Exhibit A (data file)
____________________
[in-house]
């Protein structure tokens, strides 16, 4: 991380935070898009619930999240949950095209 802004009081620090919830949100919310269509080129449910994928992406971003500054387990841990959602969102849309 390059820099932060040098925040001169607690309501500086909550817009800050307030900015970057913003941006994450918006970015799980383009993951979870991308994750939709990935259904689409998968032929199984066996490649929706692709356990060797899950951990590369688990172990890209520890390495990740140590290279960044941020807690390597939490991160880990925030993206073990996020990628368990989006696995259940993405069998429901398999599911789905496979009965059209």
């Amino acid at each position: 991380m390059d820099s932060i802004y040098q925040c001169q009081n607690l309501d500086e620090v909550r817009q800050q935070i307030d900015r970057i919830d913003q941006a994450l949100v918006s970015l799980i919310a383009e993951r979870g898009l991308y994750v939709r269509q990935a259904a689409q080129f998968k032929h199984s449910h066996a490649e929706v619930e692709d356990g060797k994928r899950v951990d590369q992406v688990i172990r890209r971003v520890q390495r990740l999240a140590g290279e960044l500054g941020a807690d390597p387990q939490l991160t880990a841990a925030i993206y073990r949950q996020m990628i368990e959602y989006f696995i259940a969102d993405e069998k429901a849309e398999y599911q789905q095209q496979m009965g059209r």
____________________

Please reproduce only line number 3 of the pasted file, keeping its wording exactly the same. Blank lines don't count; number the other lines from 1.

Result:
């Amino acid at each position: 991380m390059d820099s932060i802004y040098q925040c001169q009081n607690l309501d500086e620090v909550r817009q800050q935070i307030d900015r970057i919830d913003q941006a994450l949100v918006s970015l799980i919310a383009e993951r979870g898009l991308y994750v939709r269509q990935a259904a689409q080129f998968k032929h199984s449910h066996a490649e929706v619930e692709d356990g060797k994928r899950v951990d590369q992406v688990i172990r890209r971003v520890q390495r990740l999240a140590g290279e960044l500054g941020a807690d390597p387990q939490l991160t880990a841990a925030i993206y073990r949950q996020m990628i368990e959602y989006f696995i259940a969102d993405e069998k429901a849309e398999y599911q789905q095209q496979m009965g059209r």